With a fantastic tournament record, Rohit Sharma produced one of the best and most memorable batting performances in the 2019 World Cup. In nine games, three of which were consecutive, he scored five centuries—against South Africa, Pakistan, England, Bangladesh, and Sri Lanka—breaking Kumar Sangakkara's previous World Cup mark of four tonnes.
With Rohit at the helm and India entering another World Cup four years after that incredible accomplishment, the anticipation of a similar or even better performance has been frequently conveyed to the skipper himself over the past several weeks.
Rohit acknowledged that he no longer cared how many century he ends up with in his response, which was a very direct reminder of the 2019 World Cup.
While Rohit is familiar with the expectations from having previously led the team in the T20 World Cup in Australia last year, where the Men in Blue suffered a semi-final exit, the pressure will be different for him this time as he will be leading the team into an ODI World Cup tournament.
While India would certainly want his leadership skills—he won the Asia Cup in Sri Lanka last week—to break the country's five-year trophy drought in international competitions, the squad would also like him to put up his greatest World Cup performance.
And it surely comes up the conversation of his success in the 2019 World Cup, when he scored 648 runs at 81, the third-best total and the greatest total by an Indian in a single edition, while also setting six fifty-plus scores.
On Tuesday, journalist Vimal Kumar posted a portion of his interview with Rohit on YouTube. When asked about expectations from fans and experts to replicate his World Cup performance as a batter, the India captain chose to respond with a frank reminder that while he did set the record, the team did not take home the trophy.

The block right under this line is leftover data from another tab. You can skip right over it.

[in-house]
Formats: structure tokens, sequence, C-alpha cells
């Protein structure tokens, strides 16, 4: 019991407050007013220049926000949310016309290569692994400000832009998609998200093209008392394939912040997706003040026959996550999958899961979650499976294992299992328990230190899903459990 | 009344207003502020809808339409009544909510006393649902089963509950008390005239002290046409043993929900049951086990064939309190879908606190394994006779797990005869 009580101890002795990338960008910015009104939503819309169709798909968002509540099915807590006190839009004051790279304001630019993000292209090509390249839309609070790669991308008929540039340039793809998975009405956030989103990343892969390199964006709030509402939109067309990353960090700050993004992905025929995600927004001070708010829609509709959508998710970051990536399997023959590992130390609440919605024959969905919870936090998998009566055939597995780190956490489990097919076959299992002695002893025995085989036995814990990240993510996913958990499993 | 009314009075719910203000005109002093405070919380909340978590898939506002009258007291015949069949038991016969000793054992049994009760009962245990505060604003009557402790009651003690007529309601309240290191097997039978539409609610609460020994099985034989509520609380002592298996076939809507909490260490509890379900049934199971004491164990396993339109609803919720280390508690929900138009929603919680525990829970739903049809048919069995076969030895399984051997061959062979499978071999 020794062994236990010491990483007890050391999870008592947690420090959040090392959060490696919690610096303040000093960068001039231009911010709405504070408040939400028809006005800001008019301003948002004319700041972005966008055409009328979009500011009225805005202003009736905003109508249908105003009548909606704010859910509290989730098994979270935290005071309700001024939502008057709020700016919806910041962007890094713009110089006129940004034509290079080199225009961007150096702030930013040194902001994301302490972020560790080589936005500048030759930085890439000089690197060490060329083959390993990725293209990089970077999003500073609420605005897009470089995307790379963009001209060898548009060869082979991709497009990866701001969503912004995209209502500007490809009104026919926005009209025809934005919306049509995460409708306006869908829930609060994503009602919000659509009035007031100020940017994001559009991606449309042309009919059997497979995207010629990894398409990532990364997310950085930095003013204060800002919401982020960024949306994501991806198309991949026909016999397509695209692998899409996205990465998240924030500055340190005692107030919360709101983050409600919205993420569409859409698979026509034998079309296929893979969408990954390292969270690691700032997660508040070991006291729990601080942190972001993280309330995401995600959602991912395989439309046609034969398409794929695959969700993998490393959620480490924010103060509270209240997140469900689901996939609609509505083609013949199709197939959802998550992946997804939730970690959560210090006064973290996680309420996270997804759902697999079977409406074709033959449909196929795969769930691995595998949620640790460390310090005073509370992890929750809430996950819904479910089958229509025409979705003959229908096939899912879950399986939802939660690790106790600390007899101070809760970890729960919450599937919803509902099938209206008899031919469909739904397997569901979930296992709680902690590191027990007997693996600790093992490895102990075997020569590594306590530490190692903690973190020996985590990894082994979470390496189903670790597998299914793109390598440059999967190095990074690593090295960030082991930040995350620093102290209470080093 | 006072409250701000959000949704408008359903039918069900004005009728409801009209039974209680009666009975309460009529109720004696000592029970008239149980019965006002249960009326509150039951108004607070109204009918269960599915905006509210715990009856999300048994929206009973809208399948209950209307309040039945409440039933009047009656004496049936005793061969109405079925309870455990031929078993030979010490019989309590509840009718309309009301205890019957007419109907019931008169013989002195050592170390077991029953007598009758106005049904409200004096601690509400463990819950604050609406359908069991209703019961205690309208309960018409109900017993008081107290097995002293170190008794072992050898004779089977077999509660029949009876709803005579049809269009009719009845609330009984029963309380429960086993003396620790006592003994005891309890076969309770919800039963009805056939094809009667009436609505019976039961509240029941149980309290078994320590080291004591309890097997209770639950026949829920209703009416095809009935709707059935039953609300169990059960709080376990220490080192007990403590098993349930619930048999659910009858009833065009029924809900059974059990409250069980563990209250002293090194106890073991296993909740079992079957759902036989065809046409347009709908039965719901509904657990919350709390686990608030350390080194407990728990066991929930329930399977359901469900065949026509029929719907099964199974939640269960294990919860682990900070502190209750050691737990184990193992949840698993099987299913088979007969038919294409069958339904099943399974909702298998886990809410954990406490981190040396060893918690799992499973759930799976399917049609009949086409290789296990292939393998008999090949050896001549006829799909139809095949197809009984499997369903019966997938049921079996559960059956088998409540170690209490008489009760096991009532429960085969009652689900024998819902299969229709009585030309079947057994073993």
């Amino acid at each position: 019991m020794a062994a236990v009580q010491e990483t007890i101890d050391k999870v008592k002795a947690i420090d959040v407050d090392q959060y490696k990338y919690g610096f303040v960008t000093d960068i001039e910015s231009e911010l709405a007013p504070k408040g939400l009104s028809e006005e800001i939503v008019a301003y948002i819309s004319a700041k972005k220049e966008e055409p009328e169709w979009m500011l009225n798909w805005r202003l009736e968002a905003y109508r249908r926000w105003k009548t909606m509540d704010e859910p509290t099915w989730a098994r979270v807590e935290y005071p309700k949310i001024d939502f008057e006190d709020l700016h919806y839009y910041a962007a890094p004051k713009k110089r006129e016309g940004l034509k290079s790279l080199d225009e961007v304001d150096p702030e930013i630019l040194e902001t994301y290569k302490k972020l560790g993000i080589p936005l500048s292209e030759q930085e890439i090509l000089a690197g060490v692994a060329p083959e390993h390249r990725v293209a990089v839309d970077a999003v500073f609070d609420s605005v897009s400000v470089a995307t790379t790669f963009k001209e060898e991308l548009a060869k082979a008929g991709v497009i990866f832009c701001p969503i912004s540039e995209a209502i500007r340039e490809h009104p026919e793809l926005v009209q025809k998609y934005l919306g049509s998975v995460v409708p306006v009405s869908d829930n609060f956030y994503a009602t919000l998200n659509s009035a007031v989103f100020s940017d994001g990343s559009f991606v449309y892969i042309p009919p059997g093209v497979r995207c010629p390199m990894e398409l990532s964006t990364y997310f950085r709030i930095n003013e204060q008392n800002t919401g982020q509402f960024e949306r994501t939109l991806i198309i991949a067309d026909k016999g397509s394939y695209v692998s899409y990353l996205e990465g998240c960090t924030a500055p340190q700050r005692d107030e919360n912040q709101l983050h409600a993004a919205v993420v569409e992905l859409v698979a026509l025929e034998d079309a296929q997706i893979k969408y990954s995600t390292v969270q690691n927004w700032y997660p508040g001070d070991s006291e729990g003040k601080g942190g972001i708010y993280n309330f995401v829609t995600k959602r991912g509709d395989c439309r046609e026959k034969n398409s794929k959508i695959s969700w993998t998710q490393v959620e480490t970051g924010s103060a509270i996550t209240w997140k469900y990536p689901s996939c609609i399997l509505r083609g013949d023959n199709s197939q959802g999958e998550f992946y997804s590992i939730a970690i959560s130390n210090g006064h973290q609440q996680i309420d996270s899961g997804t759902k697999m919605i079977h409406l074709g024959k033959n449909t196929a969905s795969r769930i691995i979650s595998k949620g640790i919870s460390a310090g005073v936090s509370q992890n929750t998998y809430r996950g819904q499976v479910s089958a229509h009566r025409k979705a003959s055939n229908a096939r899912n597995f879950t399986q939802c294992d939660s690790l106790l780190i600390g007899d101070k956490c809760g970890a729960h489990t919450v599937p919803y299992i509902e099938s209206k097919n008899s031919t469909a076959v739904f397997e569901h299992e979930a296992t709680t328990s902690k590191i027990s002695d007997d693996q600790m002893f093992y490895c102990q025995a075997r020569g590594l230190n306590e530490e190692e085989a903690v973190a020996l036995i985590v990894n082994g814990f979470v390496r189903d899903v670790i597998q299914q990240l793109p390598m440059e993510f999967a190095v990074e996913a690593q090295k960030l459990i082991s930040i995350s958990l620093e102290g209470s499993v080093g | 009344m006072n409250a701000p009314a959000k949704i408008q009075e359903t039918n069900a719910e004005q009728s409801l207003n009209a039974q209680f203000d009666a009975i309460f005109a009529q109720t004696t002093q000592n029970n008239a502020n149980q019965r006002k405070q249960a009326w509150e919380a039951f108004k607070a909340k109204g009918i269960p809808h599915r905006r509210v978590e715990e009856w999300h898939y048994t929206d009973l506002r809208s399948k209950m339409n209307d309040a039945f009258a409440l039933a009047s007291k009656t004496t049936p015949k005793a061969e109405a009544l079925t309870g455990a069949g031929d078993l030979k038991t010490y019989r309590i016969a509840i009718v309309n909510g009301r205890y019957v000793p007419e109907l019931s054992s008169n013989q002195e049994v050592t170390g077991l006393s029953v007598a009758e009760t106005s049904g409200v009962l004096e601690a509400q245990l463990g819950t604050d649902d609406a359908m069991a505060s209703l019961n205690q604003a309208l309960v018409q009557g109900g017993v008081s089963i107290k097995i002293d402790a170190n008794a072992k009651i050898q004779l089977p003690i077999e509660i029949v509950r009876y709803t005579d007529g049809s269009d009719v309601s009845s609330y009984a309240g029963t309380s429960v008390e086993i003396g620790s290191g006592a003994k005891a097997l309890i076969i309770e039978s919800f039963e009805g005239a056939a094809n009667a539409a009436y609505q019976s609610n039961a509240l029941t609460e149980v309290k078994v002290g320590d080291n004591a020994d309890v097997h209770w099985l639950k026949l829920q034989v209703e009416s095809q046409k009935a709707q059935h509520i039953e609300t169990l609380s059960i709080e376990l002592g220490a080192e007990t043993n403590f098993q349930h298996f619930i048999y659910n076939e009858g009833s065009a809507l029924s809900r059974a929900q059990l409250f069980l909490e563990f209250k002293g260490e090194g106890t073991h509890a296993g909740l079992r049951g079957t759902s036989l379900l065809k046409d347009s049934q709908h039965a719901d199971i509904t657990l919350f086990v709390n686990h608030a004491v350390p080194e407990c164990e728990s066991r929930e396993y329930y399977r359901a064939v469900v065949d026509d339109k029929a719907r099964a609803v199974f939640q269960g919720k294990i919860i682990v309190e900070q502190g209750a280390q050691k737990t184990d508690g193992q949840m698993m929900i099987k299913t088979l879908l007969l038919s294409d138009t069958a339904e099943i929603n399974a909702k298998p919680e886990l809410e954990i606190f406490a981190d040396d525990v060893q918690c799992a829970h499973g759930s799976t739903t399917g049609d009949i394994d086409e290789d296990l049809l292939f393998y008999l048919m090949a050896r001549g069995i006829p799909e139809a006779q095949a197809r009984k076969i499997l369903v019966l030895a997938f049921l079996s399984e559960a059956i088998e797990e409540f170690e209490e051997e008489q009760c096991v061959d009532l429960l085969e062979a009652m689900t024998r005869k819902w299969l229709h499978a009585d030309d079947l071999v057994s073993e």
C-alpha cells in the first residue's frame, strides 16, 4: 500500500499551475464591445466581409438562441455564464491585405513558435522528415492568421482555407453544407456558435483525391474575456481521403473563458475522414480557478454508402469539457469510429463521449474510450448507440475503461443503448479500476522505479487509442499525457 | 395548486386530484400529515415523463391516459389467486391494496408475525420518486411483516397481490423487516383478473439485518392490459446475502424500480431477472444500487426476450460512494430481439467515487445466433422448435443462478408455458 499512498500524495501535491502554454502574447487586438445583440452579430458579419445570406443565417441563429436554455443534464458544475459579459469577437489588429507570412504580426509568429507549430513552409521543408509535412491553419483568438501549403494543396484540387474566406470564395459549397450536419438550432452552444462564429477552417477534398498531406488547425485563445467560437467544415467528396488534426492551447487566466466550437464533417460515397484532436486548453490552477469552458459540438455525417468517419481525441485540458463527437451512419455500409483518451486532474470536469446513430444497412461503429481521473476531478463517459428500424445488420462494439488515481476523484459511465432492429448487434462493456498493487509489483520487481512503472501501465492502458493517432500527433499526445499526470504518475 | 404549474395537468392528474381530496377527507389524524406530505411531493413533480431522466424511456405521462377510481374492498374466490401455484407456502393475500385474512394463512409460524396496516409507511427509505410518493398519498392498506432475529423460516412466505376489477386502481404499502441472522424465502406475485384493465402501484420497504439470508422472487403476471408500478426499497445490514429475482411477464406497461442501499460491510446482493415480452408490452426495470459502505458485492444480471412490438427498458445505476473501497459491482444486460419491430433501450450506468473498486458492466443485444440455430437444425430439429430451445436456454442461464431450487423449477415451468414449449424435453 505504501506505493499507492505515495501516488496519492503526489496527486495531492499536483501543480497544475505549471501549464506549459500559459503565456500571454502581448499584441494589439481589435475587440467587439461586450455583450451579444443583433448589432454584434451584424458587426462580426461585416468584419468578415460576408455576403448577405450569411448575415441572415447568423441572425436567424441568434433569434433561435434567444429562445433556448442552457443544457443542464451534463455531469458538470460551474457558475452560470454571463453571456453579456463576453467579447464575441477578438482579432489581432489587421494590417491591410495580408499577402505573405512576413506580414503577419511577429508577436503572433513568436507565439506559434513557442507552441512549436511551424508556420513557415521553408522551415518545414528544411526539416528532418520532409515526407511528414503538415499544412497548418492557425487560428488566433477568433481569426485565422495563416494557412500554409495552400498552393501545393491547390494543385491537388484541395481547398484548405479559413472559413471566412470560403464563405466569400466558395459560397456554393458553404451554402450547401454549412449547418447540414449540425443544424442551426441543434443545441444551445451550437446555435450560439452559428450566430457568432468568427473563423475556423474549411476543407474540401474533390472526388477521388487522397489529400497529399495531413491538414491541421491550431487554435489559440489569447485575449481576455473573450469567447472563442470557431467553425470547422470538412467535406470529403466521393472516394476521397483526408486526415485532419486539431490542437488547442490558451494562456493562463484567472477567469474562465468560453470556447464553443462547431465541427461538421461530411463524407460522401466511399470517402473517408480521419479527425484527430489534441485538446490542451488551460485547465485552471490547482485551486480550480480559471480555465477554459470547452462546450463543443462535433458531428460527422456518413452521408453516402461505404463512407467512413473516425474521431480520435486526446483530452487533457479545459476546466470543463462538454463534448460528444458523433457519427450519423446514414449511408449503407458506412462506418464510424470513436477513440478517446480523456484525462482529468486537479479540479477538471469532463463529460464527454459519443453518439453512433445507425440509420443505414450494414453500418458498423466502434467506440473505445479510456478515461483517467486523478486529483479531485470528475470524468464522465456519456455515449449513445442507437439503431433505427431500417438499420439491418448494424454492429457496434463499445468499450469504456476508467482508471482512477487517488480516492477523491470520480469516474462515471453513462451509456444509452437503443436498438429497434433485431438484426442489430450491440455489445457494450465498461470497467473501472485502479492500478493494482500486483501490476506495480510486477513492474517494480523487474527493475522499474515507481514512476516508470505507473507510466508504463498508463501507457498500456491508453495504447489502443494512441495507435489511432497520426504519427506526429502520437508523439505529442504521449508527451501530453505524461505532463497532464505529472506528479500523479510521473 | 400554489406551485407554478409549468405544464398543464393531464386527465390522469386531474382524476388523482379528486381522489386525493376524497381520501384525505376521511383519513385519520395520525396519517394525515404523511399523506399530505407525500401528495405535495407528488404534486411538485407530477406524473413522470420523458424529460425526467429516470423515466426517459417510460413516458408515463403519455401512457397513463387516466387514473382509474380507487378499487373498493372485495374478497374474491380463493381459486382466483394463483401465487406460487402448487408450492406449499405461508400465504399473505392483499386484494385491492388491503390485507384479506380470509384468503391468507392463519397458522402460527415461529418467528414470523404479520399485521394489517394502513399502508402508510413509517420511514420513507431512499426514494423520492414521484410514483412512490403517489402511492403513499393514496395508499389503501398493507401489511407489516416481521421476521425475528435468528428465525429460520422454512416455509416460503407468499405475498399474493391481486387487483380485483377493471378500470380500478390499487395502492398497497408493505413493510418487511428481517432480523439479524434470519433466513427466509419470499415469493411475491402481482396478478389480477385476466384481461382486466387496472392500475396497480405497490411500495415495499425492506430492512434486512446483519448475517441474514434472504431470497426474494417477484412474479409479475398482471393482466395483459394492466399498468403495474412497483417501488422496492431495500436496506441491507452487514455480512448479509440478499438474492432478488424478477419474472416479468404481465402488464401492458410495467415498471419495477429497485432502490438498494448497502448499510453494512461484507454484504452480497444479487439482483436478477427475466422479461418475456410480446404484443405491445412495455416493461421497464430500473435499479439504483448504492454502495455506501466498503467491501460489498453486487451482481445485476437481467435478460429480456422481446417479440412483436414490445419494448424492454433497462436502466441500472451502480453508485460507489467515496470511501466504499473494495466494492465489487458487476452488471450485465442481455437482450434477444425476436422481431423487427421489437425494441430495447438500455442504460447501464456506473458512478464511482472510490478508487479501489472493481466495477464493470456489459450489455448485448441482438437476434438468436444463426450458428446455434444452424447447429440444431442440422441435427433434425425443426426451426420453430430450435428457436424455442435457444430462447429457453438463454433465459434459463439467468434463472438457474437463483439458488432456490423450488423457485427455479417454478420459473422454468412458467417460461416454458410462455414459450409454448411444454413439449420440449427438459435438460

Further, he said that as long as India is the victor, he doesn't really care how many tonnes were scored throughout the competition.
"I'll try to play well and have a positive attitude because that's what happened in the 2019 World Cup," he said. That year, I had pretty good practise. I also want that for this year. I have the same goals for this year. But once more, it was in 2019. Today is 2023. We often feel a desire for the way things were in the past. Although I did score five centuries the past time, we also dropped the World Cup. Therefore, nothing ought to go as planned like the World Cup of 2019 did. No matter how many hundreds or singles I score—or even if I don't—I want to win the World Cup. The World Cup trophy matters more than how many hundreds someone scored. That will be a letdown if you can't win it" he replied.
In 2023, India will try to add to its two previous World Cup victories from 1983 and 2011. More significantly, the trophy will put an end to India's 10-year trophy drought, since they last won an ICC trophy in the 2013 Champions Trophy.
On October 8 in Chennai, India will play their first World Cup match against Australia.